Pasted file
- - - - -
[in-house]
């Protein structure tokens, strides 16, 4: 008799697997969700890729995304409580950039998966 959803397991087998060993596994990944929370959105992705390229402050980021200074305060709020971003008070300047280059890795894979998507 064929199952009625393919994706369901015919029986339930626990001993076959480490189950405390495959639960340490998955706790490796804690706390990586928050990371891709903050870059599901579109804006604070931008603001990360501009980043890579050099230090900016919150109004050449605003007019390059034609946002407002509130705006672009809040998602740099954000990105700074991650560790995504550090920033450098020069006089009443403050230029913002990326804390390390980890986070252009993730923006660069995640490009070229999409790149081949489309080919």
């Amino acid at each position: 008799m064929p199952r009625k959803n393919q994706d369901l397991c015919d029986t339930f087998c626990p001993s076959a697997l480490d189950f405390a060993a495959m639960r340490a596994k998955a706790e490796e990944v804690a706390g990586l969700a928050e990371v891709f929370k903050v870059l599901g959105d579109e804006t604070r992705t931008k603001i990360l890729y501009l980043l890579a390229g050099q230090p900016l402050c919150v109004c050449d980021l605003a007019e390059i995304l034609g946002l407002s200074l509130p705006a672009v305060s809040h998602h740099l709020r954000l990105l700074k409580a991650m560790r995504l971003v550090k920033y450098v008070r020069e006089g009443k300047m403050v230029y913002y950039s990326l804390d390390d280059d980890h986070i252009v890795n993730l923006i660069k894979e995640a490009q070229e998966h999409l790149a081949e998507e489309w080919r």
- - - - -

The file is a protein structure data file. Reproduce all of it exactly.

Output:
[in-house]
């Protein structure tokens, strides 16, 4: 008799697997969700890729995304409580950039998966 959803397991087998060993596994990944929370959105992705390229402050980021200074305060709020971003008070300047280059890795894979998507 064929199952009625393919994706369901015919029986339930626990001993076959480490189950405390495959639960340490998955706790490796804690706390990586928050990371891709903050870059599901579109804006604070931008603001990360501009980043890579050099230090900016919150109004050449605003007019390059034609946002407002509130705006672009809040998602740099954000990105700074991650560790995504550090920033450098020069006089009443403050230029913002990326804390390390980890986070252009993730923006660069995640490009070229999409790149081949489309080919």
């Amino acid at each position: 008799m064929p199952r009625k959803n393919q994706d369901l397991c015919d029986t339930f087998c626990p001993s076959a697997l480490d189950f405390a060993a495959m639960r340490a596994k998955a706790e490796e990944v804690a706390g990586l969700a928050e990371v891709f929370k903050v870059l599901g959105d579109e804006t604070r992705t931008k603001i990360l890729y501009l980043l890579a390229g050099q230090p900016l402050c919150v109004c050449d980021l605003a007019e390059i995304l034609g946002l407002s200074l509130p705006a672009v305060s809040h998602h740099l709020r954000l990105l700074k409580a991650m560790r995504l971003v550090k920033y450098v008070r020069e006089g009443k300047m403050v230029y913002y950039s990326l804390d390390d280059d980890h986070i252009v890795n993730l923006i660069k894979e995640a490009q070229e998966h999409l790149a081949e998507e489309w080919r």